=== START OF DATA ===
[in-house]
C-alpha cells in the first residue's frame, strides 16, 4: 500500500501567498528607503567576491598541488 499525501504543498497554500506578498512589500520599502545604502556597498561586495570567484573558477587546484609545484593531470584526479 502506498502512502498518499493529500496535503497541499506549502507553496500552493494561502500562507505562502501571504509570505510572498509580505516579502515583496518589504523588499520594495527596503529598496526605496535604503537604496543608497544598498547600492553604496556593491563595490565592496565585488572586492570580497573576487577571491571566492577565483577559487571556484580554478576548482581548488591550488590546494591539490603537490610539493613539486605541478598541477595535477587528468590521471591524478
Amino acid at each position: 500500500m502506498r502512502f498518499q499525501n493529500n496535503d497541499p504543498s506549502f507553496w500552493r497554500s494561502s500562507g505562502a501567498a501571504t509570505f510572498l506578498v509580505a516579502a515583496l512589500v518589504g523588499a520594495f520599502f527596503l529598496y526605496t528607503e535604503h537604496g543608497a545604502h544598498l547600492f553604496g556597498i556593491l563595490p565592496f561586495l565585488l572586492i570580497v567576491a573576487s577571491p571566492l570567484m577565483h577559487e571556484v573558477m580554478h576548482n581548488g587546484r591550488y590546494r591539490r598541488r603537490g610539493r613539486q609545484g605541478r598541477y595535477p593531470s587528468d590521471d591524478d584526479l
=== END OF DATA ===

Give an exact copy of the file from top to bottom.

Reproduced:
[in-house]
C-alpha cells in the first residue's frame, strides 16, 4: 500500500501567498528607503567576491598541488 499525501504543498497554500506578498512589500520599502545604502556597498561586495570567484573558477587546484609545484593531470584526479 502506498502512502498518499493529500496535503497541499506549502507553496500552493494561502500562507505562502501571504509570505510572498509580505516579502515583496518589504523588499520594495527596503529598496526605496535604503537604496543608497544598498547600492553604496556593491563595490565592496565585488572586492570580497573576487577571491571566492577565483577559487571556484580554478576548482581548488591550488590546494591539490603537490610539493613539486605541478598541477595535477587528468590521471591524478
Amino acid at each position: 500500500m502506498r502512502f498518499q499525501n493529500n496535503d497541499p504543498s506549502f507553496w500552493r497554500s494561502s500562507g505562502a501567498a501571504t509570505f510572498l506578498v509580505a516579502a515583496l512589500v518589504g523588499a520594495f520599502f527596503l529598496y526605496t528607503e535604503h537604496g543608497a545604502h544598498l547600492f553604496g556597498i556593491l563595490p565592496f561586495l565585488l572586492i570580497v567576491a573576487s577571491p571566492l570567484m577565483h577559487e571556484v573558477m580554478h576548482n581548488g587546484r591550488y590546494r591539490r598541488r603537490g610539493r613539486q609545484g605541478r598541477y595535477p593531470s587528468d590521471d591524478d584526479l